Fewer Scots from poorer backgrounds are attending ancient universities, according to official figures.
A report published by the Scottish Funding Council (SFC) found only 8.4 per cent of entrants to the country’s most renowned universities came from the poorest communities in 2014/15, down from 8.8 per cent the previous year.
The decline emerged the day after the Scottish Government published figures showing the difference in attainment between schools in the wealthiest and poorest areas increased during the same academic year. Those from wealthier backgrounds doing nearly twice as well.
It was also disclosed that for the first time that the number of students from other EU countries graduating from Scottish universities overtook the number from the rest of the UK.
Under current policy, university fees for students from the EU are paid for by the Scottish government while students from the rest of the UK must pay up to £9,000 per year.
The figures were published after a Scottish government commission said universities must be forced to lower their entry requirements for children from the poorest backgrounds so they are based on the “minimum” academic standards needed to complete a degree.
Following the release of the report, a University spokesperson said, “The University is committed to widening access and breaking down barriers to academic achievement. We are currently taking time to read in depth and reflect on the Commission’s report.”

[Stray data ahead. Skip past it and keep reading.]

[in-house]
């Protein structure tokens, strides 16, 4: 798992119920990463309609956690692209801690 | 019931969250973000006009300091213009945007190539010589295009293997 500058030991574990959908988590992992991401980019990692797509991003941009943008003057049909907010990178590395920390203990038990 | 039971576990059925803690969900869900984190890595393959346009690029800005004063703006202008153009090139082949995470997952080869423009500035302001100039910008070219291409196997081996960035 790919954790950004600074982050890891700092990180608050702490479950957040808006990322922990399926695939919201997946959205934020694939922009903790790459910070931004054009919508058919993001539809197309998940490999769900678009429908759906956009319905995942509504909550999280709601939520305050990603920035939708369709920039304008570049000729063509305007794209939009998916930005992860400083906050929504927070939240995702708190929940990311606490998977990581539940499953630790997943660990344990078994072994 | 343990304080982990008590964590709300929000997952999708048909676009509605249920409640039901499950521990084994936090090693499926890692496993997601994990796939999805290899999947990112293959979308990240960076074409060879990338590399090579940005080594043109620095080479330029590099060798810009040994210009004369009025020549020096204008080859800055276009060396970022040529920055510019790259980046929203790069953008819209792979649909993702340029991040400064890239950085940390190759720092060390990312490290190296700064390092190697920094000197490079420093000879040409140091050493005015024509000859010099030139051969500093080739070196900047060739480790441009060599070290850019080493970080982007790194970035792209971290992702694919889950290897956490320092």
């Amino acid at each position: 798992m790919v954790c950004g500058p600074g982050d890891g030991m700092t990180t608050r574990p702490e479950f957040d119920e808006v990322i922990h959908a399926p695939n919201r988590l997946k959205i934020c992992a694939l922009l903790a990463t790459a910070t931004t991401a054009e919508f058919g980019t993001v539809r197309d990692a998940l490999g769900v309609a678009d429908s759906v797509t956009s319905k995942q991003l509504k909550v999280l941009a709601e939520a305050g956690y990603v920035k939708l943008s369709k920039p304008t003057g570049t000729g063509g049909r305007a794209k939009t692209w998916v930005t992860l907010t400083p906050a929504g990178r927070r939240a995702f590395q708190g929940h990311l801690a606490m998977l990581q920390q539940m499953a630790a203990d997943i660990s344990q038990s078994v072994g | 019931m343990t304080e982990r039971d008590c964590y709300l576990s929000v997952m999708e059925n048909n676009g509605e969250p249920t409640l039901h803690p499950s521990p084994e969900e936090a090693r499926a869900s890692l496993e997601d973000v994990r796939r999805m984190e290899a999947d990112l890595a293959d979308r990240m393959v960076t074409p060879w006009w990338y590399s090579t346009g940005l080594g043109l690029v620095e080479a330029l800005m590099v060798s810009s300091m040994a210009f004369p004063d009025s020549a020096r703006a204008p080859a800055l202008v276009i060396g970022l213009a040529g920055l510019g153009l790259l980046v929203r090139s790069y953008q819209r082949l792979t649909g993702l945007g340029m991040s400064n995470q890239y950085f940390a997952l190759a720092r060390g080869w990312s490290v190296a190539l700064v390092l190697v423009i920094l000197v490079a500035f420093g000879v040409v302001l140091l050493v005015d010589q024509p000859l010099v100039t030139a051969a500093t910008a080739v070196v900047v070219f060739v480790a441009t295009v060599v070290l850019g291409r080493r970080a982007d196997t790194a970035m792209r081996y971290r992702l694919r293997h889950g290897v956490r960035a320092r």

Pat Mathewson, President of the Students’ Association, said, “There is always more to be done in ensuring universities serve as engines of social mobility, and St Andrews has a forward looking view in meeting this essential objective.
“Both in practice and research, St Andrews has demonstrated leadership in widening participation.
“For example, even prior to this report, St Andrews already employed a strategy of lowered thresholds for access students in some instances.
“And the University’s outreach programs take a dedicated long-view in attracting students from diverse backgrounds.
“Furthermore, our academic strength has delivered cutting edge research on barriers currently underappreciated throughout the sector, such as the challenges posed to students from ARC (Access Rural Areas)
Despite the lack of tuition fees, it has emerged that only 9.7 per cent of Scots were accepted to university from disadvantaged areas last year compared to 17 per cent in England, 13.9 per cent in Northern Ireland and 15.5 per cent in Wales.
Ruth Davidson, the Scottish Tory leader, said the SFC figures were “yet further proof that nine years of SNP
Government education policies have failed to close Scotland’s attainment gap nor help more poorer students get into university.”
She added: “Nicola Sturgeon talks a good game on education reform, but she has consistently shied away from following the evidence and handing our schools the freedom and autonomy they need to break the cycle of poor performance.”